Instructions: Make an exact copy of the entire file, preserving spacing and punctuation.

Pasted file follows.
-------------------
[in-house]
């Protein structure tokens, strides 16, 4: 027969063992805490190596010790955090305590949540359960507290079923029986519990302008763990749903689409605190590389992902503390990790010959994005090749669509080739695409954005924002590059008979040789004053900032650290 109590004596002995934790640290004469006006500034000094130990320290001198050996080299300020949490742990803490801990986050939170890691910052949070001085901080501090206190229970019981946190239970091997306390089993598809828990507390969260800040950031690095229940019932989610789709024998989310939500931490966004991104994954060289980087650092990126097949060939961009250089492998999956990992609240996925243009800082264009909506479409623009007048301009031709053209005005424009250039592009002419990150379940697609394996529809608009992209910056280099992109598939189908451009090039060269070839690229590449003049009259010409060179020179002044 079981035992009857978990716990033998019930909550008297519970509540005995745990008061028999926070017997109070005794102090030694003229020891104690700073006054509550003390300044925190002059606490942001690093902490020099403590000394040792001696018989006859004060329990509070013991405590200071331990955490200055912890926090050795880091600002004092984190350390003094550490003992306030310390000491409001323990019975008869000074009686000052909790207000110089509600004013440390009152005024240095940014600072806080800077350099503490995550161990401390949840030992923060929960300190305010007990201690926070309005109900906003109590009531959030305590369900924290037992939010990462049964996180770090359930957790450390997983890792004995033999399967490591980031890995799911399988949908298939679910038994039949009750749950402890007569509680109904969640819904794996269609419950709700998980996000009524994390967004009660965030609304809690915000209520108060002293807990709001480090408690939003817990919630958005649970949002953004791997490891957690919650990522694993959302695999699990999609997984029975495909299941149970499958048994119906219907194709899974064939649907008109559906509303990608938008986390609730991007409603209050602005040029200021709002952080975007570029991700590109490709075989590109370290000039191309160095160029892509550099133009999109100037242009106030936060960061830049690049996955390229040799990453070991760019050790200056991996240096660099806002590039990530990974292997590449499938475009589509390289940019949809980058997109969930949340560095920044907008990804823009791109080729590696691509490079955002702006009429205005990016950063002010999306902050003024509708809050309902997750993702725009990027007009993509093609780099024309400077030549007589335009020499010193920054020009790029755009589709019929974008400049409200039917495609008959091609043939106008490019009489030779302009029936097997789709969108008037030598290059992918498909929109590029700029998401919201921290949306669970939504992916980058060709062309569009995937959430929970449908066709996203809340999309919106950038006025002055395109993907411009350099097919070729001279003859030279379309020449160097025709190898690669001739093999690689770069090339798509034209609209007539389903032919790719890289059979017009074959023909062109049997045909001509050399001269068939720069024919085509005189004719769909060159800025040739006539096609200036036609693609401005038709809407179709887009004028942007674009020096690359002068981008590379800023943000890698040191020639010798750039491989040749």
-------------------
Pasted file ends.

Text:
[in-house]
């Protein structure tokens, strides 16, 4: 027969063992805490190596010790955090305590949540359960507290079923029986519990302008763990749903689409605190590389992902503390990790010959994005090749669509080739695409954005924002590059008979040789004053900032650290 109590004596002995934790640290004469006006500034000094130990320290001198050996080299300020949490742990803490801990986050939170890691910052949070001085901080501090206190229970019981946190239970091997306390089993598809828990507390969260800040950031690095229940019932989610789709024998989310939500931490966004991104994954060289980087650092990126097949060939961009250089492998999956990992609240996925243009800082264009909506479409623009007048301009031709053209005005424009250039592009002419990150379940697609394996529809608009992209910056280099992109598939189908451009090039060269070839690229590449003049009259010409060179020179002044 079981035992009857978990716990033998019930909550008297519970509540005995745990008061028999926070017997109070005794102090030694003229020891104690700073006054509550003390300044925190002059606490942001690093902490020099403590000394040792001696018989006859004060329990509070013991405590200071331990955490200055912890926090050795880091600002004092984190350390003094550490003992306030310390000491409001323990019975008869000074009686000052909790207000110089509600004013440390009152005024240095940014600072806080800077350099503490995550161990401390949840030992923060929960300190305010007990201690926070309005109900906003109590009531959030305590369900924290037992939010990462049964996180770090359930957790450390997983890792004995033999399967490591980031890995799911399988949908298939679910038994039949009750749950402890007569509680109904969640819904794996269609419950709700998980996000009524994390967004009660965030609304809690915000209520108060002293807990709001480090408690939003817990919630958005649970949002953004791997490891957690919650990522694993959302695999699990999609997984029975495909299941149970499958048994119906219907194709899974064939649907008109559906509303990608938008986390609730991007409603209050602005040029200021709002952080975007570029991700590109490709075989590109370290000039191309160095160029892509550099133009999109100037242009106030936060960061830049690049996955390229040799990453070991760019050790200056991996240096660099806002590039990530990974292997590449499938475009589509390289940019949809980058997109969930949340560095920044907008990804823009791109080729590696691509490079955002702006009429205005990016950063002010999306902050003024509708809050309902997750993702725009990027007009993509093609780099024309400077030549007589335009020499010193920054020009790029755009589709019929974008400049409200039917495609008959091609043939106008490019009489030779302009029936097997789709969108008037030598290059992918498909929109590029700029998401919201921290949306669970939504992916980058060709062309569009995937959430929970449908066709996203809340999309919106950038006025002055395109993907411009350099097919070729001279003859030279379309020449160097025709190898690669001739093999690689770069090339798509034209609209007539389903032919790719890289059979017009074959023909062109049997045909001509050399001269068939720069024919085509005189004719769909060159800025040739006539096609200036036609693609401005038709809407179709887009004028942007674009020096690359002068981008590379800023943000890698040191020639010798750039491989040749």